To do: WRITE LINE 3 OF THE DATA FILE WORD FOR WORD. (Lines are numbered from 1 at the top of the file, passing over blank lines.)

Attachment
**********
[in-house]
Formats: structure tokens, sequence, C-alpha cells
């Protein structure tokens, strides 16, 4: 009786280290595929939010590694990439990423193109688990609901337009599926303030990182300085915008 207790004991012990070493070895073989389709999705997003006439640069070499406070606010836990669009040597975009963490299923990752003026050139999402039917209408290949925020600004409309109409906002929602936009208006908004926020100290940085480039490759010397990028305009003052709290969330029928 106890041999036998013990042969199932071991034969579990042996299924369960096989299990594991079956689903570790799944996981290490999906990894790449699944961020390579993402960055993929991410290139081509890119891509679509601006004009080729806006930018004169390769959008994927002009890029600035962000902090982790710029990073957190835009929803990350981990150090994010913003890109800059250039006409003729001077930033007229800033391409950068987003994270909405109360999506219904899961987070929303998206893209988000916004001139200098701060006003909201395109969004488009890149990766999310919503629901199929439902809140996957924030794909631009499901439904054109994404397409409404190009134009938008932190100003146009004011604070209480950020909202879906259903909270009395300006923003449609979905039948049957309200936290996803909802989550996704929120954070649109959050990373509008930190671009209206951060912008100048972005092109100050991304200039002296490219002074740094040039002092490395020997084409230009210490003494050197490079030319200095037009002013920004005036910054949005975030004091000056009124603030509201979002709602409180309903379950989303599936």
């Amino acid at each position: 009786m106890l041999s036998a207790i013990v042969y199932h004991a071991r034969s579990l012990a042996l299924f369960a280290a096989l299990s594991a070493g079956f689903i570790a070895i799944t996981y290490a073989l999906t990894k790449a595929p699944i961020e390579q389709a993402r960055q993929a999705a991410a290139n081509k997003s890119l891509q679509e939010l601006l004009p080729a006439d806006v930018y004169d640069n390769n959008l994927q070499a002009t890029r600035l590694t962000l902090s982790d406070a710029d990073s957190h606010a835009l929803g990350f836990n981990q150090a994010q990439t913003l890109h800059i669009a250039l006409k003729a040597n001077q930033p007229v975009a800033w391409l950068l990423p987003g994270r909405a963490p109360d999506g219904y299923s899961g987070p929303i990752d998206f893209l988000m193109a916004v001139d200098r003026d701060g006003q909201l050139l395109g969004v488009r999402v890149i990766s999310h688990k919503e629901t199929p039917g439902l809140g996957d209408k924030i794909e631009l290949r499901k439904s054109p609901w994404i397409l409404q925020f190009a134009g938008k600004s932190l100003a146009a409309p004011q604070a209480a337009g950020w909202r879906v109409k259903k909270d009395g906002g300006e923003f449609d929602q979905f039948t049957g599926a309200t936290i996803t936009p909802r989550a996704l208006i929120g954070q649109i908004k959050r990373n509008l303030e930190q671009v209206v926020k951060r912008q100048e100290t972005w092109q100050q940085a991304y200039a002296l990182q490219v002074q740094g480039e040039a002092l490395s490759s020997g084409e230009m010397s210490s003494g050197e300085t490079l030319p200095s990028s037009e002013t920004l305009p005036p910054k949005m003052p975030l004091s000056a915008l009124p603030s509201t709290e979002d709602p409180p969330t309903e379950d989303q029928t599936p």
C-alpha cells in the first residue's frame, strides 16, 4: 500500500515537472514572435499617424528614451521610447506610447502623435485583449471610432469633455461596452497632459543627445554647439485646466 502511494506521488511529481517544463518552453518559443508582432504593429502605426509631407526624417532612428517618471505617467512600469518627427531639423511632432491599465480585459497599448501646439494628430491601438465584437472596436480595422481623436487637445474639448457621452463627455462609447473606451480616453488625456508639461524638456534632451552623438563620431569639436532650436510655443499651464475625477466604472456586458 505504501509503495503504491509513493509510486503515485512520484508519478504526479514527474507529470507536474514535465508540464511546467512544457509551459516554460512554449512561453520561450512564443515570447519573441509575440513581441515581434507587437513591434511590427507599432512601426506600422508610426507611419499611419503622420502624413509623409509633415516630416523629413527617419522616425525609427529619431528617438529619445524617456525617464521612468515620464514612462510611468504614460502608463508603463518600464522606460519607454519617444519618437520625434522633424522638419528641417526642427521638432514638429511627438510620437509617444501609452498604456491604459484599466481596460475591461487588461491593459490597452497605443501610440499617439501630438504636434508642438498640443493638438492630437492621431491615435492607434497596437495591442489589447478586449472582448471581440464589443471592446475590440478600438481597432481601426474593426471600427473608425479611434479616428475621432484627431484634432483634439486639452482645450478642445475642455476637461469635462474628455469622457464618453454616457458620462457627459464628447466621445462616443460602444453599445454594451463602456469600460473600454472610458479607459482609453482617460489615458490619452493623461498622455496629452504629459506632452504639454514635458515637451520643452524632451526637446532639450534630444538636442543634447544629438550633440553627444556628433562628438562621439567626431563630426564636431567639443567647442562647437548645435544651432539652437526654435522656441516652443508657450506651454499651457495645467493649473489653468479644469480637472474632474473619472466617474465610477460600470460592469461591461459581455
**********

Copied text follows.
């Protein structure tokens, strides 16, 4: 009786280290595929939010590694990439990423193109688990609901337009599926303030990182300085915008 207790004991012990070493070895073989389709999705997003006439640069070499406070606010836990669009040597975009963490299923990752003026050139999402039917209408290949925020600004409309109409906002929602936009208006908004926020100290940085480039490759010397990028305009003052709290969330029928 106890041999036998013990042969199932071991034969579990042996299924369960096989299990594991079956689903570790799944996981290490999906990894790449699944961020390579993402960055993929991410290139081509890119891509679509601006004009080729806006930018004169390769959008994927002009890029600035962000902090982790710029990073957190835009929803990350981990150090994010913003890109800059250039006409003729001077930033007229800033391409950068987003994270909405109360999506219904899961987070929303998206893209988000916004001139200098701060006003909201395109969004488009890149990766999310919503629901199929439902809140996957924030794909631009499901439904054109994404397409409404190009134009938008932190100003146009004011604070209480950020909202879906259903909270009395300006923003449609979905039948049957309200936290996803909802989550996704929120954070649109959050990373509008930190671009209206951060912008100048972005092109100050991304200039002296490219002074740094040039002092490395020997084409230009210490003494050197490079030319200095037009002013920004005036910054949005975030004091000056009124603030509201979002709602409180309903379950989303599936």